P655 Early life mebendazole exposure increases the risk of adult-onset ulcerative colitis: a population-based cohort study
Agrawal, M.(1);Allin, K.(2);Iversen, A.(2);Mehandru, S.(1);Colombel, J.F.(1);Jess, T.(2);
(1)Icahn School of Medicine at Mount Sinai, Division of Gastroenterology, New York, United States;(2)Aalborg University, Center for Molecular Prediction of Inflammatory Bowel Disease PREDICT, Copenhagen, Denmark;
According to the hygiene hypothesis, exposure to parasites may promote immune tolerance and protect against inflammatory bowel disease (IBD). The early life period, considered to extend from prenatal life to up to 5 years of age, is important towards immune maturation; exposures during this period are especially relevant towards IBD risk. We examined the impact of exposure to mebendazole, a broad-spectrum anthelminthic agent, during childhood and adolescence, on the risk of IBD, ulcerative colitis (UC) and Crohn’s disease (CD).
We used prospectively collected historical data of all individuals born in Denmark between 1995 and 2018 from national registers to conduct a population-based cohort study. Using the National Prescription Register, we identified mebendazole exposure at <18 years of age, as well as at <5 years of age. Using ICD8/10 codes in the cross-linked National Patient Register, we identified individuals who were subsequently diagnosed with UC or CD at <16 or ≥16 years of age. We performed adjusted Cox proportional hazards regression analyses to determine the risk of IBD, UC and CD with mebendazole exposure after adjusting for potential confounders, which included calendar period, number of siblings and half-siblings, antibiotic prescription, sex, socio-economic status, degree of urbanization and parental IBD status.
Of 1,520,290 individuals in the cohort, 615,794 had childhood mebendazole exposure. 1,555 and 1,499 individuals were subsequently diagnosed with pediatric- and adult-onset IBD, respectively. On multivariable analysis, mebendazole exposure at <18 years of age did not impact pediatric- or adult-onset IBD risk (aHR 0.97, 95% CI 0.87, 1.07 and 1.08, 95% CI 0.97, 1.19, respectively) (Table). On limiting mebendazole exposure to age <5 years, while there was no association with pediatric-onset IBD (aHR 0.98, 95% CI 0.87, 1.11), adult-onset IBD risk was increased (aHR 1.17, 95% CI 1.04, 1.31). This increase in risk was driven by UC (aHR 1.32, 95% CI 1.12, 1.55), but not CD (1.03, 95% CI 0.87,1.22) (Figure)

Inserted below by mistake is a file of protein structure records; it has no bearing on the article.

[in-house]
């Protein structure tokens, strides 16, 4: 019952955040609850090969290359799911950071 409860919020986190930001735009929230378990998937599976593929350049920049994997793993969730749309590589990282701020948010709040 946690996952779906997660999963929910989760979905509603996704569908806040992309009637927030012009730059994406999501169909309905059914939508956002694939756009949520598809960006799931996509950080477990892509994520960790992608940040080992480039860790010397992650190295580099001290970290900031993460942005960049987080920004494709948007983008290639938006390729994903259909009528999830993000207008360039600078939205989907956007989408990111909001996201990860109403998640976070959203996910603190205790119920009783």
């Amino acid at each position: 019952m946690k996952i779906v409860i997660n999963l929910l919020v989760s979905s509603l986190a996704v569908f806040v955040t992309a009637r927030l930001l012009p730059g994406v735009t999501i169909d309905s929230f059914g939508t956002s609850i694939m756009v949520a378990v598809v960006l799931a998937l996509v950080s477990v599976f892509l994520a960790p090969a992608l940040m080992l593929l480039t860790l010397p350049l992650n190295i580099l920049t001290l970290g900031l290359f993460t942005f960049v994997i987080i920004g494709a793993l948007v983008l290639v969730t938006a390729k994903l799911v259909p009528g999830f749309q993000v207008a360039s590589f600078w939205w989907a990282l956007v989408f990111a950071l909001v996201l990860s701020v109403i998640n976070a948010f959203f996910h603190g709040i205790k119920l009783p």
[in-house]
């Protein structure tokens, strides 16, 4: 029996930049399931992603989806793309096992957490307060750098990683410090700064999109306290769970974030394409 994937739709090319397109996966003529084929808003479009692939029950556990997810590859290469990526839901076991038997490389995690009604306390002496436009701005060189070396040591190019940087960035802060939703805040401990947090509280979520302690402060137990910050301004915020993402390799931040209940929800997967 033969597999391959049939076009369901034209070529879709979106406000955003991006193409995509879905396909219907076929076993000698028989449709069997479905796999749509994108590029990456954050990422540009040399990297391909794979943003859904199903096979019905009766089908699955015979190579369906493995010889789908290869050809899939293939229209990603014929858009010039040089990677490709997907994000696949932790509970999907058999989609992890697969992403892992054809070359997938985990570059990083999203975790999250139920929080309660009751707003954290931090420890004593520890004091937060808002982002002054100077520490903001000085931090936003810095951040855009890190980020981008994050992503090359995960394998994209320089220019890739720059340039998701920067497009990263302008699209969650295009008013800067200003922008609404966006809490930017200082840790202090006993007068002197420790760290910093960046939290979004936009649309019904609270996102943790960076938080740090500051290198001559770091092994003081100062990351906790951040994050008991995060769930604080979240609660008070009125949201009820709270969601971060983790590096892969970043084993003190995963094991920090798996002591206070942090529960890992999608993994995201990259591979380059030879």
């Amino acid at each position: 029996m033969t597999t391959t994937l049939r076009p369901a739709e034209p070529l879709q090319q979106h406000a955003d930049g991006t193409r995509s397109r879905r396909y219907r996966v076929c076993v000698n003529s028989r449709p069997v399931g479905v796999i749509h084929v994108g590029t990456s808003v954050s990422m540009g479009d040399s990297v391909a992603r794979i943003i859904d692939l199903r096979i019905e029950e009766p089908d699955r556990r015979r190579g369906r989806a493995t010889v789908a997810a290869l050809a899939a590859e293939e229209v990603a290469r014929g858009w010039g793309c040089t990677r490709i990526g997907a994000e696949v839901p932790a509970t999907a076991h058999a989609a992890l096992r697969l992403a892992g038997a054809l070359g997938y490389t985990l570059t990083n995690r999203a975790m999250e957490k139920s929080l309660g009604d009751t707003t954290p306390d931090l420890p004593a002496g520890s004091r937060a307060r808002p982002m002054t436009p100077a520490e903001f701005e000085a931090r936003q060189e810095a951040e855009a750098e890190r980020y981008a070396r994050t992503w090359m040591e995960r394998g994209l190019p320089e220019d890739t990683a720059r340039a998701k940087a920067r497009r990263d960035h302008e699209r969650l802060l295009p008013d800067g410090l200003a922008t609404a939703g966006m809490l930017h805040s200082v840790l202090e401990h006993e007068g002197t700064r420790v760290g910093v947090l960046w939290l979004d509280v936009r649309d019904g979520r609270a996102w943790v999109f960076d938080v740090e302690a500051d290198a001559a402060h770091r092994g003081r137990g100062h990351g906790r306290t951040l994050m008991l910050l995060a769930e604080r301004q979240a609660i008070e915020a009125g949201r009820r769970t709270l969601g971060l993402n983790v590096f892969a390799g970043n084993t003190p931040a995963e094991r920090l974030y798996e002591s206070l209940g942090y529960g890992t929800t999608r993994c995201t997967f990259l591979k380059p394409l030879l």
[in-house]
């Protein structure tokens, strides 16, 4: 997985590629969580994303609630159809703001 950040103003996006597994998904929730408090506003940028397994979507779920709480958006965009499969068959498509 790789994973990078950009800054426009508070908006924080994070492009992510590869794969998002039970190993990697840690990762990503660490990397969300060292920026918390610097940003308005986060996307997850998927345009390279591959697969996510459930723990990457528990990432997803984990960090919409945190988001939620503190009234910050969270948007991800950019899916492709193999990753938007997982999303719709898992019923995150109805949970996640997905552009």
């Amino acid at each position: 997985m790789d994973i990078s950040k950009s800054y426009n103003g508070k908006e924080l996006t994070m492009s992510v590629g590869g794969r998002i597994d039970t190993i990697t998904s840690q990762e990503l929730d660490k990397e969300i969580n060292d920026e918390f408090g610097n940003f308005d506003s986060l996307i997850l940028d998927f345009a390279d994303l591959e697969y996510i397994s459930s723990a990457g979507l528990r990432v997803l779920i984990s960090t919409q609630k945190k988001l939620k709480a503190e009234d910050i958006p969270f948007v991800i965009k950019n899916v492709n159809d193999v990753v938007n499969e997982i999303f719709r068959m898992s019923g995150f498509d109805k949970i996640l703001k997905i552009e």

Table: Crude and adjusted estimates for outcome with exposure to mebendazole in early life (<5 years of age)
Figure: Cumulative incidence curves for (a) ulcerative colitis and (b) Crohn’s disease
Early life, but not later in childhood or adolescence, mebendazole exposure is associated with increase in the risk of adult-onset UC. Mebendazole exposure does not impact pediatric-onset IBD risk or CD risk. These findings emphasize the importance of early-life exposures in shaping the risk of IBD later in life, may indicate differences between UC and CD risk factors and pathways, and may call for re-evaluation of risks and benefits of large-scale helminth eradication programs.